Until recently, I thought that private jet travel was 1) the purview of corporate execs and 2) limited to domestic destinations. And then I met Kathryn Martone — a corporate flight attendant who had just returned from an African safari.
“We flew from New York to Kenya with a wonderful multi-generational family,” she told me. “The plan was that we would wait for them while they enjoyed a week at an exclusive bush camp, but when we arrived in Nairobi, they informed the pilot and me that they had booked a safari for us, too. It was separate from theirs — and probably not as deluxe — but we had a great time.”
Martone definitely had my attention — and held it while she listed the benefits of private jet travel:
Breeze through the airport: Private plane passengers are exempt from TSA rules about limiting liquids and won’t be asked to take off their shoes, submit to scanning, or remove certain items from their hand luggage.
Save time: No need to arrive early and wait in lines.
Go direct: Private jets provide access to ten times the number of airports served by commercial airlines (5,000 vs. 450), delivering travelers closer to their destinations and eliminating the need to change planes en route.
Fly with Fido: Pets are welcome on board private aircraft.
Take care of business: Busy execs can talk to each other and make phone calls without concern for being overheard by other passengers.
Dine in the sky: Flight attendants prepare meals on larger planes and passengers can order in or bring their favorite food on smaller craft.
Travel with your luggage: Strict weight limits don’t apply and passengers have access to their baggage while on board. Imagine being able to carry holiday gifts and sports gear “too big for the overhead bin.”
Enjoy the view: Private charters are not always bound by the same restrictions as commercial flights and can often fly over a sight at a lower altitude. Also, due to the customized nature of the experience, multiple flyovers and detours may be possible.
Snooze in the sky: Larger jets have divans that make into beds and fully-reclining seats.
I double-checked Martone’s info with Ian Ewing at Jet Source, a jet charter company at Carlsbad’s Palomar Airport. He concurred and also explained that passengers have the option of being dropped off at their destination or having the plane wait to bring them home.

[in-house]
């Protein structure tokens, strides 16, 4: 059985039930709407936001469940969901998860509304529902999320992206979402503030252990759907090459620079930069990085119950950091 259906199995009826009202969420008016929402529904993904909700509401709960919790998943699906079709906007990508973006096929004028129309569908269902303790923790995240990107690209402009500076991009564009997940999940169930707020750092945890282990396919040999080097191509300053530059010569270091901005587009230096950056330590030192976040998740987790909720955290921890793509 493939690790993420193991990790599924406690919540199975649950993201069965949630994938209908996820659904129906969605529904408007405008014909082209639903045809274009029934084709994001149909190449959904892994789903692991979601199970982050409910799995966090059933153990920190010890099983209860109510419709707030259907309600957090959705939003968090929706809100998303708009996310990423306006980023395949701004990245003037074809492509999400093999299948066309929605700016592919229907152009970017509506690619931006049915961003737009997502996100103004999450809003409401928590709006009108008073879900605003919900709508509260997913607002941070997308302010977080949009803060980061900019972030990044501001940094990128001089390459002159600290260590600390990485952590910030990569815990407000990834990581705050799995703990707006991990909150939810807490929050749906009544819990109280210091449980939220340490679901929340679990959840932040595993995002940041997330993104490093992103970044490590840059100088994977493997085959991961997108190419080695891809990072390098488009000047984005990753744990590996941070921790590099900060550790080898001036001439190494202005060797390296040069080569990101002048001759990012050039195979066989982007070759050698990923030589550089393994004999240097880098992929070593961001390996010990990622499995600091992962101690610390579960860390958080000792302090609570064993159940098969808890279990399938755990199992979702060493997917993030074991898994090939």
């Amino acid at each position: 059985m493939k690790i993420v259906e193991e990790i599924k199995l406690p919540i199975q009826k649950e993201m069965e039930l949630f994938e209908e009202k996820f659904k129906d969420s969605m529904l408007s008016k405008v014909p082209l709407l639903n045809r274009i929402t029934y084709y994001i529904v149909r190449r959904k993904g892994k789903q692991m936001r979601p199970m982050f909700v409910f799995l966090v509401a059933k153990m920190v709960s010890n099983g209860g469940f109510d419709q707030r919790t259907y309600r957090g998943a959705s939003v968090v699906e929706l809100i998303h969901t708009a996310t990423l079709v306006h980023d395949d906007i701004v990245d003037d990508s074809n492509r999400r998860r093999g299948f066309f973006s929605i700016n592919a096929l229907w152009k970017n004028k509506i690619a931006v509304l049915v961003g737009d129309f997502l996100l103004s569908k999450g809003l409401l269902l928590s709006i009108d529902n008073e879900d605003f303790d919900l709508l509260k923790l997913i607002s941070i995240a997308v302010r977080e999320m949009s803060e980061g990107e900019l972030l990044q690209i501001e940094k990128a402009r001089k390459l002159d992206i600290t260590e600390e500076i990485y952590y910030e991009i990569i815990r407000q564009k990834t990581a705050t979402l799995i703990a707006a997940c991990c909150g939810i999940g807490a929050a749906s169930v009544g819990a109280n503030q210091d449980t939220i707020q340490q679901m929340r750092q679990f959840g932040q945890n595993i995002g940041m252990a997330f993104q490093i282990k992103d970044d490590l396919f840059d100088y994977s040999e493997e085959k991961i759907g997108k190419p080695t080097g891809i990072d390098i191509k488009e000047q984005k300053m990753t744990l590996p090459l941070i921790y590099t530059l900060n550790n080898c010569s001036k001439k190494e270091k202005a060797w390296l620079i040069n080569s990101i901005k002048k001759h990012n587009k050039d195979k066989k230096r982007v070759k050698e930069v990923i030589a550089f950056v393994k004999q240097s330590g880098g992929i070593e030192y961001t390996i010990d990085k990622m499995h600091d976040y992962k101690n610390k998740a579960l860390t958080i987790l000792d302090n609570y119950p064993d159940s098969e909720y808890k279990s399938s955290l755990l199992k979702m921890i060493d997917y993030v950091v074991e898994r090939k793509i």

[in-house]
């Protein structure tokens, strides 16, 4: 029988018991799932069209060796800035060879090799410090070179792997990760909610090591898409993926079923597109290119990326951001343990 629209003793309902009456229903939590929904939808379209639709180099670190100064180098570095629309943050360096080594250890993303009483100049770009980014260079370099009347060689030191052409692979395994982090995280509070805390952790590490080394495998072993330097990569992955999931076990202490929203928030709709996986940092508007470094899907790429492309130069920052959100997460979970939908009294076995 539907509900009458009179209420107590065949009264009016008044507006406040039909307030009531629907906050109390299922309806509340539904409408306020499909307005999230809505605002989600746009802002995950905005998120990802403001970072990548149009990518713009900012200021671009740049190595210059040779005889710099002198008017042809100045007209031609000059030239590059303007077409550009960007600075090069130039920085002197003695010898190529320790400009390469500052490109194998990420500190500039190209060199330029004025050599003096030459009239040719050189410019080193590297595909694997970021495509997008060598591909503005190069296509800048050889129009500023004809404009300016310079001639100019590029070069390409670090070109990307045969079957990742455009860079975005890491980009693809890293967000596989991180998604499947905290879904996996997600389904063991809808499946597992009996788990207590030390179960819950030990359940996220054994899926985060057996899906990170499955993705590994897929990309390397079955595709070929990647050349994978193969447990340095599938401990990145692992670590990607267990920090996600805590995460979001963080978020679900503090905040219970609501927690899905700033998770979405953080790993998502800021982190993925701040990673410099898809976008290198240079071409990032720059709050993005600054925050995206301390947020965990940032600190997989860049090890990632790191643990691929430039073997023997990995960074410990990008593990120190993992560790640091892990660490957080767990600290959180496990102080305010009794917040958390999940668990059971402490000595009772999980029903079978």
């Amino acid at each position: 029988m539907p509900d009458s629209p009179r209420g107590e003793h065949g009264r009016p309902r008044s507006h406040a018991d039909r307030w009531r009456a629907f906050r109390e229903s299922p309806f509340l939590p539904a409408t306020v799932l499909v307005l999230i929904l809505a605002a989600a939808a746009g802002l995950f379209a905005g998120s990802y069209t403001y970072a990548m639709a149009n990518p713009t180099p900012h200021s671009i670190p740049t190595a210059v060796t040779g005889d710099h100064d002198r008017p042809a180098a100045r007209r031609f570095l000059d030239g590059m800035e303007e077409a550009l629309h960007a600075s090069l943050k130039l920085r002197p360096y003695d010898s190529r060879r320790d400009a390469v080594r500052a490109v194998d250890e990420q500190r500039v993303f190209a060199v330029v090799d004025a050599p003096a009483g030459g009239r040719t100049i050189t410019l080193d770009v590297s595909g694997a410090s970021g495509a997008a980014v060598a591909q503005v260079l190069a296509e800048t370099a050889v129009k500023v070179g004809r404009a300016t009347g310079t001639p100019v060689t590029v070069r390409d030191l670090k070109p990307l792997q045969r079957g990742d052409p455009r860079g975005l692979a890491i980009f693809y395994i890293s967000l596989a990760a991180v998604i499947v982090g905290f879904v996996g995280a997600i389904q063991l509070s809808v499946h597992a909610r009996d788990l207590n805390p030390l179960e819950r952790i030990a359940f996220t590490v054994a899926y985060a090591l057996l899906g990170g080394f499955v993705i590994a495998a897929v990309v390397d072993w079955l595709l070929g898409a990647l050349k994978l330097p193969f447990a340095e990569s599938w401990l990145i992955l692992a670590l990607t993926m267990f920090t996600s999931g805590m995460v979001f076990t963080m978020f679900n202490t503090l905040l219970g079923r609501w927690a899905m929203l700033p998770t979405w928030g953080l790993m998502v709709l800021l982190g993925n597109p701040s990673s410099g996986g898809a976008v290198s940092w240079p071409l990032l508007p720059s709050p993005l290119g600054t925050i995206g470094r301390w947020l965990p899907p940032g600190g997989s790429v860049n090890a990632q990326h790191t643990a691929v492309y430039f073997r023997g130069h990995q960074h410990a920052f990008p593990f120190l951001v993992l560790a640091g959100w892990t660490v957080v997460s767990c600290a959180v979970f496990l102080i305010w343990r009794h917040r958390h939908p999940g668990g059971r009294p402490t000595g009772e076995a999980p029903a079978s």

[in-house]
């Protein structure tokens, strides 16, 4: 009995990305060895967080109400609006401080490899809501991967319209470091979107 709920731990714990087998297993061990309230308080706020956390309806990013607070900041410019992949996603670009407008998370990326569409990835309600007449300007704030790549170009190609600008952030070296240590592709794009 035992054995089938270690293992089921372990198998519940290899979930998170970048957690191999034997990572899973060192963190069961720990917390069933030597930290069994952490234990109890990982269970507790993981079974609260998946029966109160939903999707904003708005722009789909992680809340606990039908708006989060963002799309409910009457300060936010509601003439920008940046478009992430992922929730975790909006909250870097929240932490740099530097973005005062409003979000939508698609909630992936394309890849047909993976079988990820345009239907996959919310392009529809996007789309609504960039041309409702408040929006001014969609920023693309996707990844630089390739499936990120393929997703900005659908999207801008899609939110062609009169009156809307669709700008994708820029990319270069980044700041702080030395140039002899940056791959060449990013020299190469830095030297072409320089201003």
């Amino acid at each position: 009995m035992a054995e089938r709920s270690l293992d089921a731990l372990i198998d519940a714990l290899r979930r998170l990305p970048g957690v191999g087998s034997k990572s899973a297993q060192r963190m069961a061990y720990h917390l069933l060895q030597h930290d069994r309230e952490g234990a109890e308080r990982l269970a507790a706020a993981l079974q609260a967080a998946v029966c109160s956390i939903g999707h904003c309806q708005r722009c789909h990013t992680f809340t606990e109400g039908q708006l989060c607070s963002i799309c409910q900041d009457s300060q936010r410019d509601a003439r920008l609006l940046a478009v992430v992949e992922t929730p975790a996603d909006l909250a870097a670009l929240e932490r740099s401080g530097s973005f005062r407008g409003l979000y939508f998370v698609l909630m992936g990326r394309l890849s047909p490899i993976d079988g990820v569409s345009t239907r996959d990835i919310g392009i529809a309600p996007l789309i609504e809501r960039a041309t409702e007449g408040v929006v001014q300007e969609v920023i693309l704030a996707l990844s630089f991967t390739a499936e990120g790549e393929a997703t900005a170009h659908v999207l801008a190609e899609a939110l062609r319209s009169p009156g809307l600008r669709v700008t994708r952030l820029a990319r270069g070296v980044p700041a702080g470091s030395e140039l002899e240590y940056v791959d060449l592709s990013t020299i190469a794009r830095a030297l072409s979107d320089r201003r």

“Our clients with homes in Cabo want us to come back and pick them up after a few weeks, but often our Hawaii passengers want the plane to stay with them so they can do inter-island flights. Ditto in the Caribbean. Also, folks with health issues prefer that the plane stays nearby.” (www.jetsource.com)
Schubach Aviation’s Kimberly Herrell also agreed with Martone. “The main reason people charter is to save time. This winter we’ll fly passengers to Aspen, Mammoth, Vail, Tahoe, and other popular ski destinations that don’t have direct commercial flights from San Diego. We can get skiers to Kalispell in 2.5 hours. That trip would take 6+ hours flying commercial with a change of planes.”
Schubach has been flying out of Palomar Airport longer than any other charter company and has the most diverse fleet. (www.schubachaviation.com)
The Cost of Comfort & Convenience
Private jet charter rates are determined by the size of the aircraft and the number of hours flown. Turboprops, the least expensive, cover up to 1,000 miles ($1,100-$1,500/hour).
Light jets carry 4-6 people ($1,800-$2,200/hour); mid-size planes hold 6-8 ($2,500-$4,000/hour); heavy (long-range) jets carry 10-18 people ($3,500-$7,000/hour). Fuel surcharges and the optional cost of catering and the services of a professional flight attendant are in addition.
For comparison, New York – London flight time of about 6.5 hours in a heavy jet, plus international fees, catering, and other costs would range between $90,000-$120,000 roundtrip. For 14 passengers, the per-person cost would be similar to a First Class ticket on a commercial airline. However, the per-person cost rises dramatically when the jet has only two passengers, which, Ewing assured me “happens frequently.”
According to Sherpa Report, “If you only fly private a few times a year, on-demand charters are the most economic option. If you fly more than 20 hours annually, it’s worth looking into fractional ownerships and jet card debit options offered by Flexjet and others.” (www.sherpareport.com, www.flexjet.com)
Best bargains? JetSuite — trying hard to be the Southwest Airlines of private jet travel — offers last-minute one-way fares on Facebook and Twitter. (www.JetSuite.com)
Speaking of Facebook, connect with Martone at “Cobblestones and Heels” or read her blog. (cobblestonesandheels.wordpress.com) ELIZABETH HANSEN
Photography courtesy of JetSuite, Schubach Aviation, Flexjet, and Jet Source